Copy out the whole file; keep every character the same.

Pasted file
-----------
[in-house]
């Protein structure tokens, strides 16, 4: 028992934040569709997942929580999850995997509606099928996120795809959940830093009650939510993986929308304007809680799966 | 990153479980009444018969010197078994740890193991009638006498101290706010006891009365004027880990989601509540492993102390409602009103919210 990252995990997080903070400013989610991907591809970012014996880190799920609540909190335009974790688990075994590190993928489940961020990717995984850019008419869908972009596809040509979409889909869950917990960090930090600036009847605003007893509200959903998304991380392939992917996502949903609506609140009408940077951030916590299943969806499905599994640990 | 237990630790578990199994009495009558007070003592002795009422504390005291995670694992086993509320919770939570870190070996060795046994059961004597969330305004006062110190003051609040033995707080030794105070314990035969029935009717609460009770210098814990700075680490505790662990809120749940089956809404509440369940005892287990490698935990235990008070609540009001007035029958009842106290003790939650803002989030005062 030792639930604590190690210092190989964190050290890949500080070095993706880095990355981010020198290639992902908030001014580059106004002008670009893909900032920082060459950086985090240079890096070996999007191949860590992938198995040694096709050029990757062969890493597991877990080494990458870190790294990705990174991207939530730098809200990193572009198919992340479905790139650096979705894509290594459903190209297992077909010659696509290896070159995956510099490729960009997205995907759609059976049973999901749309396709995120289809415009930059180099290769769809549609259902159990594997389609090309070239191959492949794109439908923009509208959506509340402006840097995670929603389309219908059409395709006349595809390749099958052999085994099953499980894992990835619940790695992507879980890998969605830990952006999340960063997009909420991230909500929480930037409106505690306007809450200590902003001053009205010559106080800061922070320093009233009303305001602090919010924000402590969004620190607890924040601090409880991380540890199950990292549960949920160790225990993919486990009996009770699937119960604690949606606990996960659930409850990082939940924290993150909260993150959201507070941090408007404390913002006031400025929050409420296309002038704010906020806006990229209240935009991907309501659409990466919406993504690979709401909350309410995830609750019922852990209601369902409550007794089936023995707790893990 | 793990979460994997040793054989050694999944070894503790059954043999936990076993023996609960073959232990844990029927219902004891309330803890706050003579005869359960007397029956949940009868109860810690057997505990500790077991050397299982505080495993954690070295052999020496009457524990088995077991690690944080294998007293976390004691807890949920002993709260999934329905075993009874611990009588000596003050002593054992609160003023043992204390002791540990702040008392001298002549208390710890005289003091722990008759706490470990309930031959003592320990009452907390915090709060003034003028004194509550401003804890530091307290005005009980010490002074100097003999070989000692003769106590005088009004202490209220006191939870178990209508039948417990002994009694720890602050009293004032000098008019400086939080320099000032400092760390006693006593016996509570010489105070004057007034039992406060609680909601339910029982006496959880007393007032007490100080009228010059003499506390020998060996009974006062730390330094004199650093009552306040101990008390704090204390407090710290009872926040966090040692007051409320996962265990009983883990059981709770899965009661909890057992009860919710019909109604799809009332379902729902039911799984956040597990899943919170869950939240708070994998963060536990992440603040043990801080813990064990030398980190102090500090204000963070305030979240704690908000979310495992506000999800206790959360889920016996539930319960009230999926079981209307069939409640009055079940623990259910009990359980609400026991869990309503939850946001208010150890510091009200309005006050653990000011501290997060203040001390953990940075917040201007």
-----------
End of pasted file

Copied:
[in-house]
């Protein structure tokens, strides 16, 4: 028992934040569709997942929580999850995997509606099928996120795809959940830093009650939510993986929308304007809680799966 | 990153479980009444018969010197078994740890193991009638006498101290706010006891009365004027880990989601509540492993102390409602009103919210 990252995990997080903070400013989610991907591809970012014996880190799920609540909190335009974790688990075994590190993928489940961020990717995984850019008419869908972009596809040509979409889909869950917990960090930090600036009847605003007893509200959903998304991380392939992917996502949903609506609140009408940077951030916590299943969806499905599994640990 | 237990630790578990199994009495009558007070003592002795009422504390005291995670694992086993509320919770939570870190070996060795046994059961004597969330305004006062110190003051609040033995707080030794105070314990035969029935009717609460009770210098814990700075680490505790662990809120749940089956809404509440369940005892287990490698935990235990008070609540009001007035029958009842106290003790939650803002989030005062 030792639930604590190690210092190989964190050290890949500080070095993706880095990355981010020198290639992902908030001014580059106004002008670009893909900032920082060459950086985090240079890096070996999007191949860590992938198995040694096709050029990757062969890493597991877990080494990458870190790294990705990174991207939530730098809200990193572009198919992340479905790139650096979705894509290594459903190209297992077909010659696509290896070159995956510099490729960009997205995907759609059976049973999901749309396709995120289809415009930059180099290769769809549609259902159990594997389609090309070239191959492949794109439908923009509208959506509340402006840097995670929603389309219908059409395709006349595809390749099958052999085994099953499980894992990835619940790695992507879980890998969605830990952006999340960063997009909420991230909500929480930037409106505690306007809450200590902003001053009205010559106080800061922070320093009233009303305001602090919010924000402590969004620190607890924040601090409880991380540890199950990292549960949920160790225990993919486990009996009770699937119960604690949606606990996960659930409850990082939940924290993150909260993150959201507070941090408007404390913002006031400025929050409420296309002038704010906020806006990229209240935009991907309501659409990466919406993504690979709401909350309410995830609750019922852990209601369902409550007794089936023995707790893990 | 793990979460994997040793054989050694999944070894503790059954043999936990076993023996609960073959232990844990029927219902004891309330803890706050003579005869359960007397029956949940009868109860810690057997505990500790077991050397299982505080495993954690070295052999020496009457524990088995077991690690944080294998007293976390004691807890949920002993709260999934329905075993009874611990009588000596003050002593054992609160003023043992204390002791540990702040008392001298002549208390710890005289003091722990008759706490470990309930031959003592320990009452907390915090709060003034003028004194509550401003804890530091307290005005009980010490002074100097003999070989000692003769106590005088009004202490209220006191939870178990209508039948417990002994009694720890602050009293004032000098008019400086939080320099000032400092760390006693006593016996509570010489105070004057007034039992406060609680909601339910029982006496959880007393007032007490100080009228010059003499506390020998060996009974006062730390330094004199650093009552306040101990008390704090204390407090710290009872926040966090040692007051409320996962265990009983883990059981709770899965009661909890057992009860919710019909109604799809009332379902729902039911799984956040597990899943919170869950939240708070994998963060536990992440603040043990801080813990064990030398980190102090500090204000963070305030979240704690908000979310495992506000999800206790959360889920016996539930319960009230999926079981209307069939409640009055079940623990259910009990359980609400026991869990309503939850946001208010150890510091009200309005006050653990000011501290997060203040001390953990940075917040201007």